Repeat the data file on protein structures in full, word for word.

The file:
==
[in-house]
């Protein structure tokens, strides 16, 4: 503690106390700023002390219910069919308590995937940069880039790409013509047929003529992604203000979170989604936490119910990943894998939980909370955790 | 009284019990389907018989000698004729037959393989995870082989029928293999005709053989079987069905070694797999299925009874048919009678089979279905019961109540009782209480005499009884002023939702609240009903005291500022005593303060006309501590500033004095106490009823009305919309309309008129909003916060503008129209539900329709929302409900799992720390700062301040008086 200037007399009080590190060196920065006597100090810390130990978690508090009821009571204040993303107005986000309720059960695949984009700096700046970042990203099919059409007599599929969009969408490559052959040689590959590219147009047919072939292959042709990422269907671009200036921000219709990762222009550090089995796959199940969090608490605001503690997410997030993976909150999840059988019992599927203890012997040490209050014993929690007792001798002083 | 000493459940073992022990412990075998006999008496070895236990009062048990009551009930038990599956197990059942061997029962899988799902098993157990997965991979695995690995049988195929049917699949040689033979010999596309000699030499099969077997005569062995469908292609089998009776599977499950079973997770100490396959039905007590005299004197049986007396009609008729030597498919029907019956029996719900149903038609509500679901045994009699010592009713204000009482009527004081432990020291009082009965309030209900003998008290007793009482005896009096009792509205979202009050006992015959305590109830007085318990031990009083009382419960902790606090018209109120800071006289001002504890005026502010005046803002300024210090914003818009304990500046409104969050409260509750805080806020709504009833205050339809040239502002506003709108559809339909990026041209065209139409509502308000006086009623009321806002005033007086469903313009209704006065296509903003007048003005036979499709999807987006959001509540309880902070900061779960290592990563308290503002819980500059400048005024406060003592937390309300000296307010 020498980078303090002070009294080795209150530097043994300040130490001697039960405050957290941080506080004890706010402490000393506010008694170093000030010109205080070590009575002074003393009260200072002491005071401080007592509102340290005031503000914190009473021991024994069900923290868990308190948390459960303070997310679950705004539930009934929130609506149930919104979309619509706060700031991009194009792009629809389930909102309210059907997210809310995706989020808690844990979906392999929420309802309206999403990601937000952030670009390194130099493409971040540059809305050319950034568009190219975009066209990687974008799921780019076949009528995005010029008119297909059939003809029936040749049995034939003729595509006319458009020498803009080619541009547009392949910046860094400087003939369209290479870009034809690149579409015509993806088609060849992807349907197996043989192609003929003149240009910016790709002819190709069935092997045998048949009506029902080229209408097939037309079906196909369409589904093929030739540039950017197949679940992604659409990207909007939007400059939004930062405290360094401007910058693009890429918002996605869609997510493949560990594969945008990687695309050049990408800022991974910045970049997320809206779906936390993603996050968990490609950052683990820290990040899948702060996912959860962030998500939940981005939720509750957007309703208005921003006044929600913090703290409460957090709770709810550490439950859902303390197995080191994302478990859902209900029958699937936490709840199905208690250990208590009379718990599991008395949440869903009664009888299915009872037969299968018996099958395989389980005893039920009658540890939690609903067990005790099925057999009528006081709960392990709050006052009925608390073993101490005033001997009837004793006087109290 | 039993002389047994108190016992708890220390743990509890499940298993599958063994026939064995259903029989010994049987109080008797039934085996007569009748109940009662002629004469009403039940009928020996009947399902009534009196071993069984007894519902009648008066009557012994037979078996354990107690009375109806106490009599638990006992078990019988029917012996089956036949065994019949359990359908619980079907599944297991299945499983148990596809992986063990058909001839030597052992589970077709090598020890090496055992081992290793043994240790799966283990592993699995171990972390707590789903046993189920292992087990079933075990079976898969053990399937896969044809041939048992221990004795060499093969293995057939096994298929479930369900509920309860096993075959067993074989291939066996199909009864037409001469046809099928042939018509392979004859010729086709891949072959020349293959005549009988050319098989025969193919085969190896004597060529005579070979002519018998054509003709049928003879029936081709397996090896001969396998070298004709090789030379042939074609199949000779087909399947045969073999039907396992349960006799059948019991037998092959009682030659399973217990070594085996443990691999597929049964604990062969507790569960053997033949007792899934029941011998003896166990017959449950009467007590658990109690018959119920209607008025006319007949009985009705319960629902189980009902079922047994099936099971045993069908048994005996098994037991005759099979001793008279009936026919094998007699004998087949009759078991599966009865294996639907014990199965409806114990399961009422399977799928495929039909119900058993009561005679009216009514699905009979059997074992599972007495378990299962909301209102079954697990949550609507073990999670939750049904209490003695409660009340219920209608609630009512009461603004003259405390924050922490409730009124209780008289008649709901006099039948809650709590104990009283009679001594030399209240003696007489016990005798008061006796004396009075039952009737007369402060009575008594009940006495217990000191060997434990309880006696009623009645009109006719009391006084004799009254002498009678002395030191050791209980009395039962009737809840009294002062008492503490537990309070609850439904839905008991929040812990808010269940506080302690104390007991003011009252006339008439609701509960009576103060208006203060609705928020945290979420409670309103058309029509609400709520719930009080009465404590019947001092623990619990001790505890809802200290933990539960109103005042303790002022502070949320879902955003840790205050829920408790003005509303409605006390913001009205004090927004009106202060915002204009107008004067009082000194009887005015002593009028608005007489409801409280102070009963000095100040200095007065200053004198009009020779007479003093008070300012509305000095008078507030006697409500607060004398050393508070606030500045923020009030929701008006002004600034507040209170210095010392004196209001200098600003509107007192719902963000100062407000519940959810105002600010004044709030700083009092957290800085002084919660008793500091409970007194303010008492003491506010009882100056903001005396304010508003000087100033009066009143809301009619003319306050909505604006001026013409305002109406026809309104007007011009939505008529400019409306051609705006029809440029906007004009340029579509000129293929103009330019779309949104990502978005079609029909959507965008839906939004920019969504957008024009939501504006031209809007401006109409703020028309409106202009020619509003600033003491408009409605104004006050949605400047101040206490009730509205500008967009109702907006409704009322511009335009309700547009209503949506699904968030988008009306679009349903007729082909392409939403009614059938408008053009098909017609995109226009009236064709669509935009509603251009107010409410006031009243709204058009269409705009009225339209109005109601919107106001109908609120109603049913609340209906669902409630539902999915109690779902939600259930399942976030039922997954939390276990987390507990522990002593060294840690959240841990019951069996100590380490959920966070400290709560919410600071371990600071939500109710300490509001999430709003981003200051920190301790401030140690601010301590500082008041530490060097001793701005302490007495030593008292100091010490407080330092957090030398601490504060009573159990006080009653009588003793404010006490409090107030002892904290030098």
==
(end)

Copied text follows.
[in-house]
């Protein structure tokens, strides 16, 4: 503690106390700023002390219910069919308590995937940069880039790409013509047929003529992604203000979170989604936490119910990943894998939980909370955790 | 009284019990389907018989000698004729037959393989995870082989029928293999005709053989079987069905070694797999299925009874048919009678089979279905019961109540009782209480005499009884002023939702609240009903005291500022005593303060006309501590500033004095106490009823009305919309309309008129909003916060503008129209539900329709929302409900799992720390700062301040008086 200037007399009080590190060196920065006597100090810390130990978690508090009821009571204040993303107005986000309720059960695949984009700096700046970042990203099919059409007599599929969009969408490559052959040689590959590219147009047919072939292959042709990422269907671009200036921000219709990762222009550090089995796959199940969090608490605001503690997410997030993976909150999840059988019992599927203890012997040490209050014993929690007792001798002083 | 000493459940073992022990412990075998006999008496070895236990009062048990009551009930038990599956197990059942061997029962899988799902098993157990997965991979695995690995049988195929049917699949040689033979010999596309000699030499099969077997005569062995469908292609089998009776599977499950079973997770100490396959039905007590005299004197049986007396009609008729030597498919029907019956029996719900149903038609509500679901045994009699010592009713204000009482009527004081432990020291009082009965309030209900003998008290007793009482005896009096009792509205979202009050006992015959305590109830007085318990031990009083009382419960902790606090018209109120800071006289001002504890005026502010005046803002300024210090914003818009304990500046409104969050409260509750805080806020709504009833205050339809040239502002506003709108559809339909990026041209065209139409509502308000006086009623009321806002005033007086469903313009209704006065296509903003007048003005036979499709999807987006959001509540309880902070900061779960290592990563308290503002819980500059400048005024406060003592937390309300000296307010 020498980078303090002070009294080795209150530097043994300040130490001697039960405050957290941080506080004890706010402490000393506010008694170093000030010109205080070590009575002074003393009260200072002491005071401080007592509102340290005031503000914190009473021991024994069900923290868990308190948390459960303070997310679950705004539930009934929130609506149930919104979309619509706060700031991009194009792009629809389930909102309210059907997210809310995706989020808690844990979906392999929420309802309206999403990601937000952030670009390194130099493409971040540059809305050319950034568009190219975009066209990687974008799921780019076949009528995005010029008119297909059939003809029936040749049995034939003729595509006319458009020498803009080619541009547009392949910046860094400087003939369209290479870009034809690149579409015509993806088609060849992807349907197996043989192609003929003149240009910016790709002819190709069935092997045998048949009506029902080229209408097939037309079906196909369409589904093929030739540039950017197949679940992604659409990207909007939007400059939004930062405290360094401007910058693009890429918002996605869609997510493949560990594969945008990687695309050049990408800022991974910045970049997320809206779906936390993603996050968990490609950052683990820290990040899948702060996912959860962030998500939940981005939720509750957007309703208005921003006044929600913090703290409460957090709770709810550490439950859902303390197995080191994302478990859902209900029958699937936490709840199905208690250990208590009379718990599991008395949440869903009664009888299915009872037969299968018996099958395989389980005893039920009658540890939690609903067990005790099925057999009528006081709960392990709050006052009925608390073993101490005033001997009837004793006087109290 | 039993002389047994108190016992708890220390743990509890499940298993599958063994026939064995259903029989010994049987109080008797039934085996007569009748109940009662002629004469009403039940009928020996009947399902009534009196071993069984007894519902009648008066009557012994037979078996354990107690009375109806106490009599638990006992078990019988029917012996089956036949065994019949359990359908619980079907599944297991299945499983148990596809992986063990058909001839030597052992589970077709090598020890090496055992081992290793043994240790799966283990592993699995171990972390707590789903046993189920292992087990079933075990079976898969053990399937896969044809041939048992221990004795060499093969293995057939096994298929479930369900509920309860096993075959067993074989291939066996199909009864037409001469046809099928042939018509392979004859010729086709891949072959020349293959005549009988050319098989025969193919085969190896004597060529005579070979002519018998054509003709049928003879029936081709397996090896001969396998070298004709090789030379042939074609199949000779087909399947045969073999039907396992349960006799059948019991037998092959009682030659399973217990070594085996443990691999597929049964604990062969507790569960053997033949007792899934029941011998003896166990017959449950009467007590658990109690018959119920209607008025006319007949009985009705319960629902189980009902079922047994099936099971045993069908048994005996098994037991005759099979001793008279009936026919094998007699004998087949009759078991599966009865294996639907014990199965409806114990399961009422399977799928495929039909119900058993009561005679009216009514699905009979059997074992599972007495378990299962909301209102079954697990949550609507073990999670939750049904209490003695409660009340219920209608609630009512009461603004003259405390924050922490409730009124209780008289008649709901006099039948809650709590104990009283009679001594030399209240003696007489016990005798008061006796004396009075039952009737007369402060009575008594009940006495217990000191060997434990309880006696009623009645009109006719009391006084004799009254002498009678002395030191050791209980009395039962009737809840009294002062008492503490537990309070609850439904839905008991929040812990808010269940506080302690104390007991003011009252006339008439609701509960009576103060208006203060609705928020945290979420409670309103058309029509609400709520719930009080009465404590019947001092623990619990001790505890809802200290933990539960109103005042303790002022502070949320879902955003840790205050829920408790003005509303409605006390913001009205004090927004009106202060915002204009107008004067009082000194009887005015002593009028608005007489409801409280102070009963000095100040200095007065200053004198009009020779007479003093008070300012509305000095008078507030006697409500607060004398050393508070606030500045923020009030929701008006002004600034507040209170210095010392004196209001200098600003509107007192719902963000100062407000519940959810105002600010004044709030700083009092957290800085002084919660008793500091409970007194303010008492003491506010009882100056903001005396304010508003000087100033009066009143809301009619003319306050909505604006001026013409305002109406026809309104007007011009939505008529400019409306051609705006029809440029906007004009340029579509000129293929103009330019779309949104990502978005079609029909959507965008839906939004920019969504957008024009939501504006031209809007401006109409703020028309409106202009020619509003600033003491408009409605104004006050949605400047101040206490009730509205500008967009109702907006409704009322511009335009309700547009209503949506699904968030988008009306679009349903007729082909392409939403009614059938408008053009098909017609995109226009009236064709669509935009509603251009107010409410006031009243709204058009269409705009009225339209109005109601919107106001109908609120109603049913609340209906669902409630539902999915109690779902939600259930399942976030039922997954939390276990987390507990522990002593060294840690959240841990019951069996100590380490959920966070400290709560919410600071371990600071939500109710300490509001999430709003981003200051920190301790401030140690601010301590500082008041530490060097001793701005302490007495030593008292100091010490407080330092957090030398601490504060009573159990006080009653009588003793404010006490409090107030002892904290030098």